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April 9, 2014

Jonathan Tobin: Why Did Kerry Lie About Israeli Blame?

Samuel G. Freedman: A resolution 70 years later for a father's unsettling legacy of ashes from Dachau

Jessica Ivins: A resolution 70 years later for a father's unsettling legacy of ashes from Dachau

Kim Giles: Asking for help is not weakness

Kathy Kristof and Barbara Hoch Marcus: 7 Great Growth Israeli Stocks

Matthew Mientka: How Beans, Peas, And Chickpeas Cleanse Bad Cholesterol and Lowers Risk of Heart Disease

Sabrina Bachai: 5 At-Home Treatments For Headaches

The Kosher Gourmet by Daniel Neman Have yourself a matzo ball: The secrets bubby never told you and recipes she could have never imagined

April 8, 2014

Lori Nawyn: At Your Wit's End and Back: Finding Peace

Susan B. Garland and Rachel L. Sheedy: Strategies Married Couples Can Use to Boost Benefits

David Muhlbaum: Smart Tax Deductions Non-Itemizers Can Claim

Jill Weisenberger, M.S., R.D.N., C.D.E : Before You Lose Your Mental Edge

Dana Dovey: Coffee Drinkers Rejoice! Your Cup Of Joe Can Prevent Death From Liver Disease

Chris Weller: Electric 'Thinking Cap' Puts Your Brain Power Into High Gear

The Kosher Gourmet by Marlene Parrish A gift of hazelnuts keeps giving --- for a variety of nutty recipes: Entree, side, soup, dessert

April 4, 2014

Rabbi David Gutterman: The Word for Nothing Means Everything

Charles Krauthammer: Kerry's folly, Chapter 3

Amy Peterson: A life of love: How to build lasting relationships with your children

John Ericson: Older Women: Save Your Heart, Prevent Stroke Don't Drink Diet

John Ericson: Why 50 million Americans will still have spring allergies after taking meds

Cameron Huddleston: Best and Worst Buys of April 2014

Stacy Rapacon: Great Mutual Funds for Young Investors

Sarah Boesveld: Teacher keeps promise to mail thousands of former students letters written by their past selves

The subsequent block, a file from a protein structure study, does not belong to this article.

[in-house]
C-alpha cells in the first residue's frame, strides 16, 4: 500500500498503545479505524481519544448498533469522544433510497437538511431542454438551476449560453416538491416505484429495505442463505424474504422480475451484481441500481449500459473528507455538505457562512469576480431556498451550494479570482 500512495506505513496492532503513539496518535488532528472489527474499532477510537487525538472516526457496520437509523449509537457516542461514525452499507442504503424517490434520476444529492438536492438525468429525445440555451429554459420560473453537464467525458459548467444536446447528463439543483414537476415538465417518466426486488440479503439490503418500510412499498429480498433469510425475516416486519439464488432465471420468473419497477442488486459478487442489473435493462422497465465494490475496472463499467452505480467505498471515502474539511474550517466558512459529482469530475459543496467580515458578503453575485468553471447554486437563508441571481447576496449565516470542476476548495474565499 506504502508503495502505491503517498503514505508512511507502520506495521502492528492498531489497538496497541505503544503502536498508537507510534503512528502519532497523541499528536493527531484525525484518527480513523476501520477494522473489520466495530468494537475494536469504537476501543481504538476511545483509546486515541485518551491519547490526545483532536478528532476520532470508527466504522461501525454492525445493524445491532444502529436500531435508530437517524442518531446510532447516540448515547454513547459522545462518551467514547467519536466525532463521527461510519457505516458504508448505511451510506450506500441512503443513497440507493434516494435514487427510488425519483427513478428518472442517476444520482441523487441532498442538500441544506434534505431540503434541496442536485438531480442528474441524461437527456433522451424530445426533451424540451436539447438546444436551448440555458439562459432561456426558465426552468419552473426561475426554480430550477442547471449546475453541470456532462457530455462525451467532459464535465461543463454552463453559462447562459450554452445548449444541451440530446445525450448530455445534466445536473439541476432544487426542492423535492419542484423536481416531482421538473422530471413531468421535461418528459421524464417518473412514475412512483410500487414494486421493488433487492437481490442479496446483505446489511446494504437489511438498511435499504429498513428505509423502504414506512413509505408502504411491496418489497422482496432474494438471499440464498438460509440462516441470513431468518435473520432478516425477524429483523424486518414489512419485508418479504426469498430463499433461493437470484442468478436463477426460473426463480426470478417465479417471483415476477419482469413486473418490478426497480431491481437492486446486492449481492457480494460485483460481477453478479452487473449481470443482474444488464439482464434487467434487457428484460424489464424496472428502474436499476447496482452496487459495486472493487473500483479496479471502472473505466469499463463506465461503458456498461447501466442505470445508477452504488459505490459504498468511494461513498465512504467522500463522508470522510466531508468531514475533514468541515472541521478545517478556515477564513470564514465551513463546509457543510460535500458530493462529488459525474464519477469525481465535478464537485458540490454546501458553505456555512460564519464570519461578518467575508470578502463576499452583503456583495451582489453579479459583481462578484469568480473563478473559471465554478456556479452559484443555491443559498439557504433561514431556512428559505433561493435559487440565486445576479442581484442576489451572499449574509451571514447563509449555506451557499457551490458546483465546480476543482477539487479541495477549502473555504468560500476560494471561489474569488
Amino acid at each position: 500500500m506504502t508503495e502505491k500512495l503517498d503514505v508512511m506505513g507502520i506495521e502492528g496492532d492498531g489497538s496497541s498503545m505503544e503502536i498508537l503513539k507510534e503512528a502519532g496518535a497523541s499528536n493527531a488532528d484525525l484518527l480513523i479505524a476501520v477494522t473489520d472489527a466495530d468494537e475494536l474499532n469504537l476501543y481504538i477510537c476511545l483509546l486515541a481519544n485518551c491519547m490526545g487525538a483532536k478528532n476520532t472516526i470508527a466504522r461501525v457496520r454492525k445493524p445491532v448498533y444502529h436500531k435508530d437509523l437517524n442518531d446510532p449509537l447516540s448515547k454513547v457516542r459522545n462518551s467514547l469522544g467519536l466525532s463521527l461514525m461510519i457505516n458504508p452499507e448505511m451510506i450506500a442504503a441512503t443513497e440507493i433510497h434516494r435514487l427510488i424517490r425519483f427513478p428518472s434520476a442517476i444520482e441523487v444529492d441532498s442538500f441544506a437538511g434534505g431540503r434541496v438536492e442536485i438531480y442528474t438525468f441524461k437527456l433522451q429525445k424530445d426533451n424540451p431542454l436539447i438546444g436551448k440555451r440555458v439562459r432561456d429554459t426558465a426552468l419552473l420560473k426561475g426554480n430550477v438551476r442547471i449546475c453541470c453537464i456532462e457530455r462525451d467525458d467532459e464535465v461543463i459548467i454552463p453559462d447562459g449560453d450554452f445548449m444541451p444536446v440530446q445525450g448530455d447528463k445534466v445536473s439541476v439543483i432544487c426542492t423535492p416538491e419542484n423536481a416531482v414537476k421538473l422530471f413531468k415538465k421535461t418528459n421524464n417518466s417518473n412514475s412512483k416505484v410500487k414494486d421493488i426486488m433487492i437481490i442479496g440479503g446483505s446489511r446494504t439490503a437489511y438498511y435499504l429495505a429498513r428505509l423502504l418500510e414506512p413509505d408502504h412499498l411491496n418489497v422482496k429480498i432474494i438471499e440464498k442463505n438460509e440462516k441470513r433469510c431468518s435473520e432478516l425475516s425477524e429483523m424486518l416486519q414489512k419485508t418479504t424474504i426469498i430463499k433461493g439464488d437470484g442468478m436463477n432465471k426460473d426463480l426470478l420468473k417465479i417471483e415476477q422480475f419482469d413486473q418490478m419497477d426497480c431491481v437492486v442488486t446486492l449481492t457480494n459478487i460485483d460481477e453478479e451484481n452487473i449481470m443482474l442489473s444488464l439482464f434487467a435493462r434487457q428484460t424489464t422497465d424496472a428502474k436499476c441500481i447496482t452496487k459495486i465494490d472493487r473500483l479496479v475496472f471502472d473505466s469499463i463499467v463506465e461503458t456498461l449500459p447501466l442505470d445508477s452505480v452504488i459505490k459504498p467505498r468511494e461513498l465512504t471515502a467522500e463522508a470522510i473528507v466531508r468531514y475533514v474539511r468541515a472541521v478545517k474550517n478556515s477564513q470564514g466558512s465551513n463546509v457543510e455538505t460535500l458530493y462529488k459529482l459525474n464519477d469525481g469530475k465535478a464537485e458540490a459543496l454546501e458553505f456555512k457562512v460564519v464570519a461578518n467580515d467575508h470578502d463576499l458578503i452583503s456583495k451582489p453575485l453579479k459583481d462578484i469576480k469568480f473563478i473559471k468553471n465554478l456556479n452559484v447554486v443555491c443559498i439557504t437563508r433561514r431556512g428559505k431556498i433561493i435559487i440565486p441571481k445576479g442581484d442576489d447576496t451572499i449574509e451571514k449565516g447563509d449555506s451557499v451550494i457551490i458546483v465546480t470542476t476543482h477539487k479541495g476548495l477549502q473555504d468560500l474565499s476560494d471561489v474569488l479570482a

The Kosher Gourmet by Sharon Thompson Anyone can make a salad, you say. But can they make a great salad? (SECRETS, TESTED TECHNIQUES + 4 RECIPES, INCLUDING DRESSINGS)

April 2, 2014

Paul Greenberg: Death and joy in the spring

Dan Barry: Should South Carolina Jews be forced to maintain this chimney built by Germans serving the Nazis?

Mayra Bitsko: Save me! An alien took over my child's personality

Frank Clayton: Get happy: 20 scientifically proven happiness activities

Susan Scutti: It's Genetic! Obesity and the 'Carb Breakdown' Gene

Lecia Bushak: Why Hand Sanitizer May Actually Harm Your Health

Stacy Rapacon: Great Funds You Can Own for $500 or Less

Cameron Huddleston: 7 Ways to Save on Home Decor

The Kosher Gourmet by Steve Petusevsky Exploring ingredients as edible-stuffed containers (TWO RECIPES + TIPS & TECHINQUES)

Jewish World Review Jan. 10, 2006 / 10 Teves, 5766

Revenge is bad?

By Dennis Prager


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http://www.JewishWorldReview.com | Nearly every review of the Steven Spielberg film "Munich," especially those that are sympathetic to the film's "stop the cycle of violence" message, describes the movie as a story about Israeli "revenge" for the Palestinian murder of the Israeli athletes at the 1972 Munich Olympics.


In so doing they reveal their instinctive ambivalence, if not antagonism, toward what Israel did: sending out a hit team to kill those involved in the Munich massacre.


So let's deal with this whole question of revenge and the widespread assumption — from the secular Left to the religious Right — that revenge is by definition morally wrong.